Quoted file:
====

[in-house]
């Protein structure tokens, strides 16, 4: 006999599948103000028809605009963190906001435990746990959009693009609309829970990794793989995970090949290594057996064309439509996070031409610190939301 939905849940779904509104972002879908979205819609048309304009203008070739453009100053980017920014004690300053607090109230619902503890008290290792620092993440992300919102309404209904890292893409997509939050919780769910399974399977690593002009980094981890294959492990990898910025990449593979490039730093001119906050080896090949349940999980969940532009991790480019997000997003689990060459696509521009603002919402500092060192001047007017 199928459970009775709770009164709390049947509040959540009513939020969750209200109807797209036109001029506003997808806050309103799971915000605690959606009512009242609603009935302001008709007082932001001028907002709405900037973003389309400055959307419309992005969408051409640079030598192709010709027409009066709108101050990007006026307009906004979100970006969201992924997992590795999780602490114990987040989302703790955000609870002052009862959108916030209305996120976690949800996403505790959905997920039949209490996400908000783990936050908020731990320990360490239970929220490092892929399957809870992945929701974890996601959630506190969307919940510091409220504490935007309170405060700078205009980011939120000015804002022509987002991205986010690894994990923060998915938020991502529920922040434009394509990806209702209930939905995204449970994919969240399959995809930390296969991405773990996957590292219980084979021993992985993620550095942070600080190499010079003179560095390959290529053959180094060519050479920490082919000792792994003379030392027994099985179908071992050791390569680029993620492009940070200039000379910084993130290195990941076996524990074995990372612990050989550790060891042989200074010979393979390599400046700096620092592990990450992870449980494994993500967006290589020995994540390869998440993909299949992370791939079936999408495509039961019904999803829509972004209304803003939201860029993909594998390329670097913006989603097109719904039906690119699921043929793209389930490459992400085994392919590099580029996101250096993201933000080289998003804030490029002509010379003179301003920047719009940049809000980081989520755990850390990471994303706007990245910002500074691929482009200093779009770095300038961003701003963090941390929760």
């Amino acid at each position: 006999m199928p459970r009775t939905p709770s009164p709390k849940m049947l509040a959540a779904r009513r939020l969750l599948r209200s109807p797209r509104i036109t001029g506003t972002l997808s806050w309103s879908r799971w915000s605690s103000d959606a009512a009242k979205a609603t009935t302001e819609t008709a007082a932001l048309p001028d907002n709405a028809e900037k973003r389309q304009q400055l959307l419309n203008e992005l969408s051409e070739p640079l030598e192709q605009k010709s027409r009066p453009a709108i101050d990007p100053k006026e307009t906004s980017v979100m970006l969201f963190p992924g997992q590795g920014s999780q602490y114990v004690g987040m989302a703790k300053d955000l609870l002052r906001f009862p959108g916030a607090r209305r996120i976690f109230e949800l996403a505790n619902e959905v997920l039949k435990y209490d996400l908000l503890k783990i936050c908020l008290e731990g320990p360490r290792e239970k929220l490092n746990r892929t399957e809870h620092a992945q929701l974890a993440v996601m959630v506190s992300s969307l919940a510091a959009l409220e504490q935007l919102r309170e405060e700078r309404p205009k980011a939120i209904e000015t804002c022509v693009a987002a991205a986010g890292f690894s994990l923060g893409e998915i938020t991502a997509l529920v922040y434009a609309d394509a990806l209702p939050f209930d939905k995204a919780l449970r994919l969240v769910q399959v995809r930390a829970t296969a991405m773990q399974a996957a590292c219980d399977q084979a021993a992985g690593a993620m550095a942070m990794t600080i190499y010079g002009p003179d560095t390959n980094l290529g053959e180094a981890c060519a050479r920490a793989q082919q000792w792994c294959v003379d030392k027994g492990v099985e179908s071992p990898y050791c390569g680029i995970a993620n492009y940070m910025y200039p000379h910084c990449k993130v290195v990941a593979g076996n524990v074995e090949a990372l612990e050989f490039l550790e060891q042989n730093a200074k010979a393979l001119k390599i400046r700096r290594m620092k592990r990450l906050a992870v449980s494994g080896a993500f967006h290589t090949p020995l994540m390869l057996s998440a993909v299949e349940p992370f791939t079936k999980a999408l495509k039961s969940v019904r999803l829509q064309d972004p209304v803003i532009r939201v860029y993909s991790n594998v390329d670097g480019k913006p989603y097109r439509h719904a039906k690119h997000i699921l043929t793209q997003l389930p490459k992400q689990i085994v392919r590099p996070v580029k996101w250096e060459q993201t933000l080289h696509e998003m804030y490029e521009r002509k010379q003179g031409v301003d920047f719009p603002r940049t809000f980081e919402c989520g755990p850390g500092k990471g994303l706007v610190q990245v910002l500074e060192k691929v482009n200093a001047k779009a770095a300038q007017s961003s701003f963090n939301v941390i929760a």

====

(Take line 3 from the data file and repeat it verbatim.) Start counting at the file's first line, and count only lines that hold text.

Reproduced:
């Amino acid at each position: 006999m199928p459970r009775t939905p709770s009164p709390k849940m049947l509040a959540a779904r009513r939020l969750l599948r209200s109807p797209r509104i036109t001029g506003t972002l997808s806050w309103s879908r799971w915000s605690s103000d959606a009512a009242k979205a609603t009935t302001e819609t008709a007082a932001l048309p001028d907002n709405a028809e900037k973003r389309q304009q400055l959307l419309n203008e992005l969408s051409e070739p640079l030598e192709q605009k010709s027409r009066p453009a709108i101050d990007p100053k006026e307009t906004s980017v979100m970006l969201f963190p992924g997992q590795g920014s999780q602490y114990v004690g987040m989302a703790k300053d955000l609870l002052r906001f009862p959108g916030a607090r209305r996120i976690f109230e949800l996403a505790n619902e959905v997920l039949k435990y209490d996400l908000l503890k783990i936050c908020l008290e731990g320990p360490r290792e239970k929220l490092n746990r892929t399957e809870h620092a992945q929701l974890a993440v996601m959630v506190s992300s969307l919940a510091a959009l409220e504490q935007l919102r309170e405060e700078r309404p205009k980011a939120i209904e000015t804002c022509v693009a987002a991205a986010g890292f690894s994990l923060g893409e998915i938020t991502a997509l529920v922040y434009a609309d394509a990806l209702p939050f209930d939905k995204a919780l449970r994919l969240v769910q399959v995809r930390a829970t296969a991405m773990q399974a996957a590292c219980d399977q084979a021993a992985g690593a993620m550095a942070m990794t600080i190499y010079g002009p003179d560095t390959n980094l290529g053959e180094a981890c060519a050479r920490a793989q082919q000792w792994c294959v003379d030392k027994g492990v099985e179908s071992p990898y050791c390569g680029i995970a993620n492009y940070m910025y200039p000379h910084c990449k993130v290195v990941a593979g076996n524990v074995e090949a990372l612990e050989f490039l550790e060891q042989n730093a200074k010979a393979l001119k390599i400046r700096r290594m620092k592990r990450l906050a992870v449980s494994g080896a993500f967006h290589t090949p020995l994540m390869l057996s998440a993909v299949e349940p992370f791939t079936k999980a999408l495509k039961s969940v019904r999803l829509q064309d972004p209304v803003i532009r939201v860029y993909s991790n594998v390329d670097g480019k913006p989603y097109r439509h719904a039906k690119h997000i699921l043929t793209q997003l389930p490459k992400q689990i085994v392919r590099p996070v580029k996101w250096e060459q993201t933000l080289h696509e998003m804030y490029e521009r002509k010379q003179g031409v301003d920047f719009p603002r940049t809000f980081e919402c989520g755990p850390g500092k990471g994303l706007v610190q990245v910002l500074e060192k691929v482009n200093a001047k779009a770095a300038q007017s961003s701003f963090n939301v941390i929760a």